It’s easy to assume that your drinking water is clean and safe, but how will you ever really know for sure?

Time and time again, stories about unsafe drinking water make their way to the public. While this helps bring awareness to potential issues, many homeowners never take the time to test their water as to better understand if it’s suitable for daily use.

It’s hard to believe, but here are some of the many contaminants that could be in your water:

  • Lead: Perhaps the most well known drinking water contaminant, lead can reach homes when water flows through older pipes and fixtures. With exposure to lead causing both behavioral and neurological health problems, it’s a real concern.
  • Atrazine: A commonly detected pesticide in water throughout the country, especially in the southern and Midwest regions, atrazine is a risk to public health.
  • Pathogens: Without a system in place to kill germs, things such as parasites, viruses, and bacteria can result in waterborne-disease.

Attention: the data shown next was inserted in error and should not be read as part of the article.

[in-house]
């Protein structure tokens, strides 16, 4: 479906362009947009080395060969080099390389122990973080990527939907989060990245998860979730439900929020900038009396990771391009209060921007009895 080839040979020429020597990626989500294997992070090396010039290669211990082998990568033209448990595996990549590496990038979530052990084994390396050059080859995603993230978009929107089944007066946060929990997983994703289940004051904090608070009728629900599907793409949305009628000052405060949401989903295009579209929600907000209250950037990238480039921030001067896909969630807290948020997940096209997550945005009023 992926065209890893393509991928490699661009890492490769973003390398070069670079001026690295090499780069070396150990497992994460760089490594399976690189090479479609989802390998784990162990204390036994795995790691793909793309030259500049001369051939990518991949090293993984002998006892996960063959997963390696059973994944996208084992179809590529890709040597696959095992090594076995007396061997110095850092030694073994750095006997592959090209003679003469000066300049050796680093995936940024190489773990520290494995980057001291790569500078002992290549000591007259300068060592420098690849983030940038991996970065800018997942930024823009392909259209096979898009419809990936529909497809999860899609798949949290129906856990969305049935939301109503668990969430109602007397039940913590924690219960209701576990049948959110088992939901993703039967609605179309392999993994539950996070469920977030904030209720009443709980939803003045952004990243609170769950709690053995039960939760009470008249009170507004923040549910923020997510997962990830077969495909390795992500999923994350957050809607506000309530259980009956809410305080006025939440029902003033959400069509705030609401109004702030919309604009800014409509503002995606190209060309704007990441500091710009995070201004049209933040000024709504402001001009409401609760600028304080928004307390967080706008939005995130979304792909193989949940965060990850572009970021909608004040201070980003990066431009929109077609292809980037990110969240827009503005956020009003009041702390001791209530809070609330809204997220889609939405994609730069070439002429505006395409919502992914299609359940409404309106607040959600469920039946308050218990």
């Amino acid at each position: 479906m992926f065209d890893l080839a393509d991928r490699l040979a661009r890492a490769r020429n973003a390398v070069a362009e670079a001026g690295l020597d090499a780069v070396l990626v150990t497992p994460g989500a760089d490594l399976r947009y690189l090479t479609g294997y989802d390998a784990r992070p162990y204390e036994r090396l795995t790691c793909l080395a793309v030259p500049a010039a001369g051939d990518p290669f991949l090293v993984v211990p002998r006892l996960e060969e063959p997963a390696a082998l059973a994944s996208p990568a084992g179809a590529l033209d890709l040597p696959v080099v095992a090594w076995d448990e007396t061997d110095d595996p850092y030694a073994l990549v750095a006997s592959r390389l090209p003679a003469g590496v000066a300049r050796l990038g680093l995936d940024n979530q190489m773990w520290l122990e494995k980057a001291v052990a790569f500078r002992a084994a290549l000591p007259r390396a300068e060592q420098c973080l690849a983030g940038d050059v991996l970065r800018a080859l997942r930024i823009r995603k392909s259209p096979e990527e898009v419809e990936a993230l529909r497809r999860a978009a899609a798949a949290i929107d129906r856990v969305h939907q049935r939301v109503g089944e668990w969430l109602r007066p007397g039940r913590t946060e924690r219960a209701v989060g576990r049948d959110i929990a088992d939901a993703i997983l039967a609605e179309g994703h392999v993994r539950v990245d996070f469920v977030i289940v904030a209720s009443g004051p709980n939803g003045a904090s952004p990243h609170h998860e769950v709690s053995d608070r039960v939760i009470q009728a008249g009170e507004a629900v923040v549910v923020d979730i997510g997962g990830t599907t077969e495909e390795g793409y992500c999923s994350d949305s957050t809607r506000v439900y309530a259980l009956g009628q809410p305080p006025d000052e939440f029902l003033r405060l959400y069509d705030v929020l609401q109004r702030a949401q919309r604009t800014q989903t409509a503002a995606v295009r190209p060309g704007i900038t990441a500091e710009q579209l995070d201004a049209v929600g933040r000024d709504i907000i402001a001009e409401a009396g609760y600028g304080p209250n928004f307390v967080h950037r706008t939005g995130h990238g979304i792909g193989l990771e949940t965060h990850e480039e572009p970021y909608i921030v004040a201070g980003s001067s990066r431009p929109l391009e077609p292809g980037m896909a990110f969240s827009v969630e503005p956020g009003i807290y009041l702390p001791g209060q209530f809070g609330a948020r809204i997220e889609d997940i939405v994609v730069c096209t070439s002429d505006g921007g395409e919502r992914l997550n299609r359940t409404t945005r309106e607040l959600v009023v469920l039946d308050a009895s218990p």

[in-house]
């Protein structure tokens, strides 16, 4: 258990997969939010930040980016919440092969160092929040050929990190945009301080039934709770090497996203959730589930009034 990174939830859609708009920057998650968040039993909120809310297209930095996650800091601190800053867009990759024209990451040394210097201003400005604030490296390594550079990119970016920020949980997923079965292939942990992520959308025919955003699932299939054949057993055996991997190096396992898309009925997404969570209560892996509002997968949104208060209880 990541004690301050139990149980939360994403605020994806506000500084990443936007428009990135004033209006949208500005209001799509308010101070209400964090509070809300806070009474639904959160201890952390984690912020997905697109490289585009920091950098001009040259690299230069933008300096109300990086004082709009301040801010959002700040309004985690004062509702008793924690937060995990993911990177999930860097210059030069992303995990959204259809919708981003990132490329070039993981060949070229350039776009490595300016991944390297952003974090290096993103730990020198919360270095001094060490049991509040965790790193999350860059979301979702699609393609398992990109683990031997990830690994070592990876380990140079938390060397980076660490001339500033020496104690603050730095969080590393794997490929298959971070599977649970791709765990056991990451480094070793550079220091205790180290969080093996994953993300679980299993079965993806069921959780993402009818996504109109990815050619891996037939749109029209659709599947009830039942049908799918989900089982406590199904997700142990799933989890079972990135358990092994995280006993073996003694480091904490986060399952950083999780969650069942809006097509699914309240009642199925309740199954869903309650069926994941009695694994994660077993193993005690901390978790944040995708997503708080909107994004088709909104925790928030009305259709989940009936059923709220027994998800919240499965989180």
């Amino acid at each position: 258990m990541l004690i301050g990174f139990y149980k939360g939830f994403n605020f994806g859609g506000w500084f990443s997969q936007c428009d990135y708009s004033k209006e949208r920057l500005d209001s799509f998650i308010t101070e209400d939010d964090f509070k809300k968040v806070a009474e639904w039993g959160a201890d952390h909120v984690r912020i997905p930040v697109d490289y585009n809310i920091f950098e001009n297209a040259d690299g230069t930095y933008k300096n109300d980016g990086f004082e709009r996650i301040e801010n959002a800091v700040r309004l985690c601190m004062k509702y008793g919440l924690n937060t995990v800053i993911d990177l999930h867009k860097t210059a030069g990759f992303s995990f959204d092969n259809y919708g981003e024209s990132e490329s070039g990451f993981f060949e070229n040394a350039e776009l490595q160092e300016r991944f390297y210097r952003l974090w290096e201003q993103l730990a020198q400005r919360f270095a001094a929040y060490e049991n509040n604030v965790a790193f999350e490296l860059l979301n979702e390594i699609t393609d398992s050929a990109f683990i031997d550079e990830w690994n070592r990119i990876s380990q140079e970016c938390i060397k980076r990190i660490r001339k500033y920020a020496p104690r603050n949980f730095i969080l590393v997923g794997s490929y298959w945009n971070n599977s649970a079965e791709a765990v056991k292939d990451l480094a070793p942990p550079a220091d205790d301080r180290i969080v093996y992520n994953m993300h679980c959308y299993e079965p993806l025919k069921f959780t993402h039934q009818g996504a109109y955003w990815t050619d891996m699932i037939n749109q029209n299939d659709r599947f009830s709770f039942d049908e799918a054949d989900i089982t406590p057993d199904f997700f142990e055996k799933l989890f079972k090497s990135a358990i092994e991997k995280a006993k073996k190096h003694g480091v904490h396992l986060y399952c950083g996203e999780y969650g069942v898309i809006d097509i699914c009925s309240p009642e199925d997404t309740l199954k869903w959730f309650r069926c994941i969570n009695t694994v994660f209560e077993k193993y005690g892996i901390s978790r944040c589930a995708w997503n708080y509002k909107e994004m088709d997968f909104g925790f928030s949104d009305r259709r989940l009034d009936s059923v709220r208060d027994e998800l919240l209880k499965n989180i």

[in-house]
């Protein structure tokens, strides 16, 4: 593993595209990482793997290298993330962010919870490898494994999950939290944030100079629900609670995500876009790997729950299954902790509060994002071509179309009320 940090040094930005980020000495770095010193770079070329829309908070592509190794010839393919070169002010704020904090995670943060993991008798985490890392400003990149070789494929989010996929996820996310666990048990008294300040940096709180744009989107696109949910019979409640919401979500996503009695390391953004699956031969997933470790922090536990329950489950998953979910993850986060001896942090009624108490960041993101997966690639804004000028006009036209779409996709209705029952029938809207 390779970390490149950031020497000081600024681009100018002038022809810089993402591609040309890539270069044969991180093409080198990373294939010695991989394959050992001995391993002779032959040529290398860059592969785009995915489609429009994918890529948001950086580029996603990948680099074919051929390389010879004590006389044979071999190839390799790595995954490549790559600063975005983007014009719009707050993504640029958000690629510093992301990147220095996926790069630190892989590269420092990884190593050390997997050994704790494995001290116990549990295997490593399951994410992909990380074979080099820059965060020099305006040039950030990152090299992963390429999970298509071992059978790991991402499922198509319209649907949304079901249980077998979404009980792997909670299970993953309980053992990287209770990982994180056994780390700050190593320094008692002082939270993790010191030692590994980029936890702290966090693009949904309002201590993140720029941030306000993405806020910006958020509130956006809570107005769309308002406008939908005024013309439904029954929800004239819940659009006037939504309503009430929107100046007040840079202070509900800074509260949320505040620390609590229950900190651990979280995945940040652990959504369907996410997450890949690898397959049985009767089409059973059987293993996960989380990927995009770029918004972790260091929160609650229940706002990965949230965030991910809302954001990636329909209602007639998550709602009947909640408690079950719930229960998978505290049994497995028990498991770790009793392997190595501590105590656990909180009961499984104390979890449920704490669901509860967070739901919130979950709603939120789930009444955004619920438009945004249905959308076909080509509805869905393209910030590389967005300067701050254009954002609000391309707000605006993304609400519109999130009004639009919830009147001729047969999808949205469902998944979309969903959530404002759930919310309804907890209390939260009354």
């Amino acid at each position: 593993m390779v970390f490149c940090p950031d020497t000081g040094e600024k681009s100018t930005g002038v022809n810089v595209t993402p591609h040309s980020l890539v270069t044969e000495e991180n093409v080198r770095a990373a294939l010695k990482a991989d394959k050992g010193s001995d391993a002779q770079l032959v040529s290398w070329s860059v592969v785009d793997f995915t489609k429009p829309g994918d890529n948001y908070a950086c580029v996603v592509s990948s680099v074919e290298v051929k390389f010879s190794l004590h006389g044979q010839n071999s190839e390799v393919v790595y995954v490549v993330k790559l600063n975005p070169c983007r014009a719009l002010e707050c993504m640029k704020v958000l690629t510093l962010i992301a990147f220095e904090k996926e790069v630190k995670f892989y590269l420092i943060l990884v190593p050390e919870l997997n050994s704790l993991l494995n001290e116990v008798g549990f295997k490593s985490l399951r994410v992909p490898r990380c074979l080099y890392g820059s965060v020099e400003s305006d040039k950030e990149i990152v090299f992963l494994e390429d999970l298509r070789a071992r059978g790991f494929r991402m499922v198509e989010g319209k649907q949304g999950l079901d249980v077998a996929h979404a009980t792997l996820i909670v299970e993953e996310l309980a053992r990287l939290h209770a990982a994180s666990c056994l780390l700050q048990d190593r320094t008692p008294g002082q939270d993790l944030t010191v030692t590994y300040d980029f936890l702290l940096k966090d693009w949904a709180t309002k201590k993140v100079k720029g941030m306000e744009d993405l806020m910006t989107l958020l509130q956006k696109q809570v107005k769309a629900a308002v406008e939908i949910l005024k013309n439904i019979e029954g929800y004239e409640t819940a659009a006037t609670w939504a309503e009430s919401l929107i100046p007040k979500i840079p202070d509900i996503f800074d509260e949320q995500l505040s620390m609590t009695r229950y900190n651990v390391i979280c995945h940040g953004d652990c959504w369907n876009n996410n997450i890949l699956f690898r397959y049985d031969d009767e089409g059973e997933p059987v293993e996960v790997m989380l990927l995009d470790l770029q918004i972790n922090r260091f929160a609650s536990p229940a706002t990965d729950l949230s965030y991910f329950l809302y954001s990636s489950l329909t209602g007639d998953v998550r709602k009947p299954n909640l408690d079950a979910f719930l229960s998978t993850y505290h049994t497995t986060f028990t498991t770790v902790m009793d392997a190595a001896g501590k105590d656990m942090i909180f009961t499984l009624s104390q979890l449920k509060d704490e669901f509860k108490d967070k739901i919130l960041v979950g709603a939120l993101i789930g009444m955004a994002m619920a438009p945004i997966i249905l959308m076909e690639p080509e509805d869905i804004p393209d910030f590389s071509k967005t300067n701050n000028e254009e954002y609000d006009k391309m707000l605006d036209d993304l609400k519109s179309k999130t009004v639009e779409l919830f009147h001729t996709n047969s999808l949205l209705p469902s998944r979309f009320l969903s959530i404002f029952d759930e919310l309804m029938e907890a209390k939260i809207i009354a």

• Arsenic: Get this: the EPA estimated that more than 35 million Americans consumed water with arsenic at or above three parts per billion in 2000. Although this was set as the drinking water standard at that time, it’s since changed as the result of the danger of consuming high levels of this contaminant.
  • Nitrates: Used in many types of fertilizer, nitrates have the potential to reach water supplies via runoff. This contaminant is particularly harmful to pregnant women and young children.
  • Prescription drugs: Often overlooked, prescription drugs reach water supplies when medication is flushed down the toilet or sink.
  • Vinyl chloride: Many people strongly believe that vinyl chloride, which is used in PVC plastic, is responsible for the increased number of people with cancer. This contaminant often reaches the water through older PVC piping.

If you’re concerned about these contaminants, among others, reaching your home through its water supply, it’s time to learn more. In addition to testing your water, don’t hesitate to install a water treatment system for peace of mind.